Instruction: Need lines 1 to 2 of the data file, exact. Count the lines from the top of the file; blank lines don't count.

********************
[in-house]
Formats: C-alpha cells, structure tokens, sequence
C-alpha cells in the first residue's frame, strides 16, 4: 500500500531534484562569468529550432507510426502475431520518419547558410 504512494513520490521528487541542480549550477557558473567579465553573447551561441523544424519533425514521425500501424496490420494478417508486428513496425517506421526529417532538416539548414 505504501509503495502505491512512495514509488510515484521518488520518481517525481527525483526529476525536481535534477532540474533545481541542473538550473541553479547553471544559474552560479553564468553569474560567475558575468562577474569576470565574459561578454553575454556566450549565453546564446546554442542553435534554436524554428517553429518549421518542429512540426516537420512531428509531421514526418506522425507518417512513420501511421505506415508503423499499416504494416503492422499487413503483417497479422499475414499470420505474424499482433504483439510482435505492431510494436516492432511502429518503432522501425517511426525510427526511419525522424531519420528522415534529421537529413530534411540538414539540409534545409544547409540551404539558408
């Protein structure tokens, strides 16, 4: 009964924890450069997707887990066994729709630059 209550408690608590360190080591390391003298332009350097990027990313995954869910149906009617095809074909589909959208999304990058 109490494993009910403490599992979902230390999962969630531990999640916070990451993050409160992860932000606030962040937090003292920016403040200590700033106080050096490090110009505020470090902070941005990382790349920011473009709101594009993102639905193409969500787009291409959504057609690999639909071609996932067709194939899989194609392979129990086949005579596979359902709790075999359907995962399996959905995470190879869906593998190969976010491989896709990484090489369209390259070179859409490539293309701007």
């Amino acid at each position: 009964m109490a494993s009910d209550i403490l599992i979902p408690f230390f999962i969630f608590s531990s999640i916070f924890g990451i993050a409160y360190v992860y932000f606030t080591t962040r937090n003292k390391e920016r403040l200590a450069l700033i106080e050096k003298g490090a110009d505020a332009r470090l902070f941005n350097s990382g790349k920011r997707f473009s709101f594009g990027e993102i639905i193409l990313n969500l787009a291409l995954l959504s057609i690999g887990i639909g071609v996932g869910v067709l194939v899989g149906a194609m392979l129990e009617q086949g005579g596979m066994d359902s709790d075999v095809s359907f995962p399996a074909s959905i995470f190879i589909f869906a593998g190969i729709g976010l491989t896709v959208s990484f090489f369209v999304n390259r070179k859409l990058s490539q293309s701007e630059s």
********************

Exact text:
[in-house]
Formats: C-alpha cells, structure tokens, sequence